- Assistance should be provided impartially without regard to the political views, national origin or religious affiliation of the beneficiaries.
- U.S. humanitarian funding should be consistent with international protection standards and in furtherance of international humanitarian law, refugee law, and the protection of human rights.
- In keeping with the humanitarian imperative, the U.S. should use its leverage to assist humanitarian agencies in obtaining secure, unfettered access to survivors in crisis situations.
- While the distribution of humanitarian aid is authorized through the Foreign Assistance Act, administration of such aid should be governed by international treaties and agreements to which the U.S. is a signatory.
- U.S. policy should require that humanitarian assistance programs strive to abide by internationally agreed upon standards, including Inter-Agency Standing Committee guidelines, the Sphere Standards, and the Principles of Good Humanitarian Donorship.
- The U.S. should ensure that non-humanitarian U.S. foreign aid, including foreign aid programs administered by departments other than State, complements U.S. humanitarian assistance programs, and that all aid meets international humanitarian law and human rights standards.
- U.S. humanitarian assistance programs should be implemented by inter-governmental and non-governmental international humanitarian organizations. When the military is required to support a humanitarian response, civilian agencies should be in the lead and have the requisite capacity to perform this leadership role.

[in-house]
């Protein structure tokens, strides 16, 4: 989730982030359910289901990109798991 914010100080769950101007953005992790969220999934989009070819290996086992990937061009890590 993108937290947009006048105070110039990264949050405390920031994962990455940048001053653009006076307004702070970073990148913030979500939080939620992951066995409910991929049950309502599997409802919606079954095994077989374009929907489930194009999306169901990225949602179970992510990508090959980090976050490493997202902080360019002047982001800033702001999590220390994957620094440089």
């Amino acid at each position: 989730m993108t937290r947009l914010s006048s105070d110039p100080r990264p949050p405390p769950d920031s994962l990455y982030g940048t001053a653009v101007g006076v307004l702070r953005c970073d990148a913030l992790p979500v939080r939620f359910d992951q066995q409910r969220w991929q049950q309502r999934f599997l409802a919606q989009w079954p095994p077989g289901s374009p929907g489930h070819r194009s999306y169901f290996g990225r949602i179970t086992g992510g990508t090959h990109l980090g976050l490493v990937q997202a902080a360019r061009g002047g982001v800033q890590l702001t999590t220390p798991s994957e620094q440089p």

- Assistance should be provided quickly and efficiently.
- Funds for humanitarian response should be appropriated annually at a sufficient level to assure an overall U.S. response commensurate with the need, including for protracted emergencies. An emergency draw down fund should be supported to ensure that capacity for rapid response to emergencies is maintained at all times.
- Humanitarian, recovery, and development programs should be coordinated and planned to address post-conflict and post-disaster relief to development transitions. Funding mechanisms should ensure continuity of life-sustaining services during transition phases.
- The U.S. should work to ensure that its assistance programs operate harmoniously with those of other countries and multilateral institutions.
- The U.S. should strive to maintain accountability and to learn from its experience. Independent government agencies should review and evaluate programs on a regular basis to ensure that best practices are being followed and that programs are effective and transparent, in keeping with humanitarian principles.
List of endorsing organizations (in alphabetical order):
American Joint Distribution Committee
American Red Cross International Services
American Refugee Committee
Brother’s Brother Foundation
Christian Children’s Fund
Church World Service
Food for the Hungry
Hebrew Immigrant Aid Society
Helen Keller International
International Medical Corps
International Rescue Committee
Islamic Relief USA
Jesuit Refugee Service USA
Liberty in North Korea
Pan American Development Foundation
Save the Children
Women’s Refugee Commission